Get on board with local foods: NGA-SG study
This is the fifth of five stories on The Lempert Report this week revealing some key findings from the National Grocers Association-SupermarketGuru 2013 Consumer Panel Survey. The NGA Show has just concluded in Las Vegas, where our CEO Phil Lempert presented study insights to the nation’s independent grocers.
Supermarkets that support local food sources appeal to the vast majority of consumers—85.0% call this “very important” in their choice of a primary destination. This figure pauses a four-year uptrend that began at 79.0% in 2009 and peaked at 87.8% in 2012. People correlate closeness with better nutrition because food is fresher and traveled a short distance. They also like the idea of buying from nearby suppliers.
Driving the 43.8% “very” response are: households earning $45,000 or less (53.2%), Hispanics (52.3%), and seniors 65 and older (51.2%).
Nearly two-thirds of consumers like the way their favorite supermarkets support local food sources—64.9% rate their performance “excellent/good.” These highest-ever ratings during five tracked years show consistent gains in “excellent” scores, to 25.4% currently, up from 24.1% in 2012, 23.0% in 2011, 21.0% in 2010, and 18.0% in 2009. The percentage of “fair/poor” ratings edged down to 35.1% from35.7% in 2012.
This is a case of strong execution correlating with high demand. For the second straight year, people eat locally grown foods more often than they eat organic foods. Nearly three-quarters of the country eat “local” with regularity; just 27.7% (less than 28.1% in 2012) consume “local” once a month or less. The most avid “local” eaters—3 or more times weekly—rise to 44.9% from last year’s 40.7%.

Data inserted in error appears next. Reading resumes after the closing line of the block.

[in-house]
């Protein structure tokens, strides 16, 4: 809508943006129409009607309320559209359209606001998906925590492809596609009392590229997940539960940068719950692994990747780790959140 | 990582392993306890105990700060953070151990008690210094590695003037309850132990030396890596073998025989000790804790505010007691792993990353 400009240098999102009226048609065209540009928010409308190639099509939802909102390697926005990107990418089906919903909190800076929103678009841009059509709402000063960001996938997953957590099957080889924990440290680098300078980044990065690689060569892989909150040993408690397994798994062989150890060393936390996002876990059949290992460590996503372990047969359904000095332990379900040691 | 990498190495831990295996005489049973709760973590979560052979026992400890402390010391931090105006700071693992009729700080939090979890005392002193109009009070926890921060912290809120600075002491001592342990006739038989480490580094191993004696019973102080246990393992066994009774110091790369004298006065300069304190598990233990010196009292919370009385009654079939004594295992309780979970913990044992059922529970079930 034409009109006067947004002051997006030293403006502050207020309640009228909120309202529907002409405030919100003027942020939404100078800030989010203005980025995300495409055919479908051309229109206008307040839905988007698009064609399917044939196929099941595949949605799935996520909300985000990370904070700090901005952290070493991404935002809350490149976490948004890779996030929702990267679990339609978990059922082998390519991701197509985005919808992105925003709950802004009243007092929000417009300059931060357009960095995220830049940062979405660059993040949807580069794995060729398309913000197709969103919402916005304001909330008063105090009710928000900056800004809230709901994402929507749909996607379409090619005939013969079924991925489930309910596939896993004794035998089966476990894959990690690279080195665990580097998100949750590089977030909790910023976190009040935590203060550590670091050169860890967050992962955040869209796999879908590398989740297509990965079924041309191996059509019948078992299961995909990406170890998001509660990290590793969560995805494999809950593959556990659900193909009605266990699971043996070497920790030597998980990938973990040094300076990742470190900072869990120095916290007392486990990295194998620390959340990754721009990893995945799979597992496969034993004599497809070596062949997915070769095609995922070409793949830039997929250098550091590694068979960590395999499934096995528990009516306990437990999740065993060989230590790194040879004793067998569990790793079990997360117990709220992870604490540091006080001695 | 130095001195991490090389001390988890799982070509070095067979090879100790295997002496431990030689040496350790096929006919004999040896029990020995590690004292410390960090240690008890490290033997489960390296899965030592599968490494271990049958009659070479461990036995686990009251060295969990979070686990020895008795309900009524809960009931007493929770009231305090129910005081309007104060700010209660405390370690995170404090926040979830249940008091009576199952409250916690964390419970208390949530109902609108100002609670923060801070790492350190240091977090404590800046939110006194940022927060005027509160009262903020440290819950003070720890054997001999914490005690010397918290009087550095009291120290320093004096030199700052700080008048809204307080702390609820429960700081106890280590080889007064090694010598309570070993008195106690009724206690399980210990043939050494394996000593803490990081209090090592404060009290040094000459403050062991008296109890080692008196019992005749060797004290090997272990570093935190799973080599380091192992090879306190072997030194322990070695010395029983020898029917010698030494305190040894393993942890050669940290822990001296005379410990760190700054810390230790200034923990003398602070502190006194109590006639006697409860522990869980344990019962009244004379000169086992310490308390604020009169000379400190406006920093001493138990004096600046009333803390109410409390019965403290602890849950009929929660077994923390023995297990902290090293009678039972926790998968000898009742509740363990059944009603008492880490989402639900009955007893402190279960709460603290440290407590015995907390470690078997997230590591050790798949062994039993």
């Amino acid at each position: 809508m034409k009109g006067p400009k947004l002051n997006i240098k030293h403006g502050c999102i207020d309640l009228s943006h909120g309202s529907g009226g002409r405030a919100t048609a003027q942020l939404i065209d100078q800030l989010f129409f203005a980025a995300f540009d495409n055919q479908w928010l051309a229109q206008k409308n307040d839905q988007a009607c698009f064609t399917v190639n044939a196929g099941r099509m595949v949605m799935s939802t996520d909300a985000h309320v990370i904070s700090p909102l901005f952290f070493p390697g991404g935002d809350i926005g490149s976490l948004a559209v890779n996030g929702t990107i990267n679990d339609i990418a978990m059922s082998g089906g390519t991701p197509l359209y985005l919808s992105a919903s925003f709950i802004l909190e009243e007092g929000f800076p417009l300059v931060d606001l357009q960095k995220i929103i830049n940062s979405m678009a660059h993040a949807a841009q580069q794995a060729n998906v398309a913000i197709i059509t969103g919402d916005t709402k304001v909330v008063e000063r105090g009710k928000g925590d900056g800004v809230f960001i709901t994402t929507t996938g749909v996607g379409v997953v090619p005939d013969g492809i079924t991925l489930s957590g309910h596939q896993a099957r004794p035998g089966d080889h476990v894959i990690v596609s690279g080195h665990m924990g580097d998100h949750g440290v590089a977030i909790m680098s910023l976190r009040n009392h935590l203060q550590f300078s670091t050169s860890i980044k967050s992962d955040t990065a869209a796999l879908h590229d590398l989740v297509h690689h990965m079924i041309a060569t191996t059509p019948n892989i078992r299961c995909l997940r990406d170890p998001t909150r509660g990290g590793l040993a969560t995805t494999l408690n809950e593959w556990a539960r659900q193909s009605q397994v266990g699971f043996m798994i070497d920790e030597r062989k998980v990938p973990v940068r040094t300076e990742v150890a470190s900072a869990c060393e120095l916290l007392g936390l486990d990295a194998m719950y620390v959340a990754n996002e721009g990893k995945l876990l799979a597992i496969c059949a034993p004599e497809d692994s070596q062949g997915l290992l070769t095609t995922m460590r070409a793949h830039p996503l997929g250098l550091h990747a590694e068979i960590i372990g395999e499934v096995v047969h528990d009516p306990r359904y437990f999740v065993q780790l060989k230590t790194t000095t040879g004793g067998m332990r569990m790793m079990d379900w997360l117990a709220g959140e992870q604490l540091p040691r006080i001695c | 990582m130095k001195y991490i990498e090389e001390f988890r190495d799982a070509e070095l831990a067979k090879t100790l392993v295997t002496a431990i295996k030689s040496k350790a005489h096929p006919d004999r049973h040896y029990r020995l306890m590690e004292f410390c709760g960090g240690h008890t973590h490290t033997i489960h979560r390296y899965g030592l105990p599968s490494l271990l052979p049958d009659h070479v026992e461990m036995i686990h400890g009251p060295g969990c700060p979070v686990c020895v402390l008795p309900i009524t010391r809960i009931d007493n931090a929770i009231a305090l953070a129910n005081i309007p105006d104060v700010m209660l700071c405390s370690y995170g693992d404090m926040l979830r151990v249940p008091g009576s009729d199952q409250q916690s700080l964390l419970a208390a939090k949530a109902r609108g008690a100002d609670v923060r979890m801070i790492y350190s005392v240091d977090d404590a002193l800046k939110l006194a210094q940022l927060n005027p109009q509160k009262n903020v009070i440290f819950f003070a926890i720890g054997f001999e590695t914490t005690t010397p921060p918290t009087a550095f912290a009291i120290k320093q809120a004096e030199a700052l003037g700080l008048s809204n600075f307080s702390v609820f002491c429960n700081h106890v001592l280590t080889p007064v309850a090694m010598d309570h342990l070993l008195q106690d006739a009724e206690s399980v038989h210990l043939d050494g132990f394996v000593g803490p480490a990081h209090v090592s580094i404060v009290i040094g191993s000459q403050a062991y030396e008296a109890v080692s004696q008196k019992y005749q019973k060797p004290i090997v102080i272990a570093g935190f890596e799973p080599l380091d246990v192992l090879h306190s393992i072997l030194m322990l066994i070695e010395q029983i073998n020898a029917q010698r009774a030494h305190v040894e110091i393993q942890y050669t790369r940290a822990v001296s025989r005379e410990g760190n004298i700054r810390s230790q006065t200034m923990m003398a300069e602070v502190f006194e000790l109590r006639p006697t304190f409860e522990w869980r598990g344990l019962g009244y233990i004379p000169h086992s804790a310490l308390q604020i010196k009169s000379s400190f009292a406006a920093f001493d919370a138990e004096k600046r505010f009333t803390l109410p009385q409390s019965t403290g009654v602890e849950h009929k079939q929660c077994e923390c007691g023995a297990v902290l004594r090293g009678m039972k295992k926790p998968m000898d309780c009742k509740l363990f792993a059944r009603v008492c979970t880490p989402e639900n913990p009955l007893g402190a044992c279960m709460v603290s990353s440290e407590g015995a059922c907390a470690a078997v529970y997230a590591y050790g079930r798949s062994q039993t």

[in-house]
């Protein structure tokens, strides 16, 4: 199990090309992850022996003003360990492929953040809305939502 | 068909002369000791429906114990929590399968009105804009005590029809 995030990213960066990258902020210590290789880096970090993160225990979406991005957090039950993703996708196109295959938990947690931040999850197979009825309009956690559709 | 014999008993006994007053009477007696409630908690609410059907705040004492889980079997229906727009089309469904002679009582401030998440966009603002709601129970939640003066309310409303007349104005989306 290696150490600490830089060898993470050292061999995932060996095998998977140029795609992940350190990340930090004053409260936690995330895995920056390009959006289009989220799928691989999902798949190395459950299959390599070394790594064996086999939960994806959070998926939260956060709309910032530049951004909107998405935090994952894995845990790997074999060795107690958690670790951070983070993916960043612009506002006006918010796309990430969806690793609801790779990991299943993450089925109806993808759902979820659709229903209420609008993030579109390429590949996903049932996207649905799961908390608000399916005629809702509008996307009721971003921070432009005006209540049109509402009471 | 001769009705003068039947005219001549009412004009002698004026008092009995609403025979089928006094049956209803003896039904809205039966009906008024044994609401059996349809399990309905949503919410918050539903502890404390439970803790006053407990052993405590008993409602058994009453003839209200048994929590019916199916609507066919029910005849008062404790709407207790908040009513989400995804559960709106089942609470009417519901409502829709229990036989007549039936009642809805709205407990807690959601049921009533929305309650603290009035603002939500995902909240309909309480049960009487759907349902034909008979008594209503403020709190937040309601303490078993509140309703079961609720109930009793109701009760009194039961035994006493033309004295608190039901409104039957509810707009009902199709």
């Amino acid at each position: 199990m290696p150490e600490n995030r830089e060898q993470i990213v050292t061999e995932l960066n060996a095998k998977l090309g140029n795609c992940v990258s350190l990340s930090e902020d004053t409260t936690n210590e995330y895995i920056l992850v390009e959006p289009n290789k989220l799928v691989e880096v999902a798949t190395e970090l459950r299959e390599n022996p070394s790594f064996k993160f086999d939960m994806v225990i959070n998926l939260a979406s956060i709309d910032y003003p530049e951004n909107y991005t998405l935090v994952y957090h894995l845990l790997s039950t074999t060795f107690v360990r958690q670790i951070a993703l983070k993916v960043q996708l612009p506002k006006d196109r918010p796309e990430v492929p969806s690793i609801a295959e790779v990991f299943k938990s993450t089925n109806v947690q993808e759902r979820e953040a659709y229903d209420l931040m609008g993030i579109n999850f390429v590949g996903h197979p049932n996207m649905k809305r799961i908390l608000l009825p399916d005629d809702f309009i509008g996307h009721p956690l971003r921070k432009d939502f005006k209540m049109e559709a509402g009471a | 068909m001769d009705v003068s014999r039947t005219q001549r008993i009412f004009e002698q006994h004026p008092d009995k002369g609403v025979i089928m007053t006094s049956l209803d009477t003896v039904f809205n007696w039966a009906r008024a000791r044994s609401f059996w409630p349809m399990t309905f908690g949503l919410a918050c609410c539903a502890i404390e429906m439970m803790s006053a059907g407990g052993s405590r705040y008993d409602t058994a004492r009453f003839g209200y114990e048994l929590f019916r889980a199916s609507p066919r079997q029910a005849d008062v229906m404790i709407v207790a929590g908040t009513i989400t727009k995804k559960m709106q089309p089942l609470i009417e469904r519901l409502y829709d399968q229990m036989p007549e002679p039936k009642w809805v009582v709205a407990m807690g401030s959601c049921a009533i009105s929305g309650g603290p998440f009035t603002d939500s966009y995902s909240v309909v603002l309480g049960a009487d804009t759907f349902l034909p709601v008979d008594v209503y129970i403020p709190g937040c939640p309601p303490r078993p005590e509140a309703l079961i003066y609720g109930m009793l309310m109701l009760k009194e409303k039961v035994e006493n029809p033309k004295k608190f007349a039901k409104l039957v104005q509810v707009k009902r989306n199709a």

Indeed, among all the potential improvements consumers would like to see in primary supermarkets, “more locally grown foods” comes in second only to “price/cost savings.” More than one-third of respondents (33.5%) express this.
Indeed, a new A.T. Kearney survey corroborates the importance of “local” to the nation’s food shoppers. “Almost 30% of grocery shoppers say they would consider purchasing food elsewhere if their preferred store does not carry local foods,” says the consultancy, noting further, “consumers have trust issues when buying local food at national and big box retailers.”
Is this an opportunity for independent supermarkets? Perhaps. The Lempert Report has spoken with independent operators about their “local” and “natural food” experiences. Our takeaway: Stores may rightfully feel their market demands these foods—that they would sell well and satisfy customers—but operators may face challenges developing a dependable supply chain, such as location and nearby competitors with more leverage.
In the NGA-SG study, consumers name the presence of “fresh, local or organic foods” as the fourth-best indicator of a store that cares (23.8%). It trails only cleanliness; appealing produce, meats and seafood; and fair prices. Also, respondents say retailers that include “locally grown” foods (22.4%) enhance their presentation of fresh foods overall.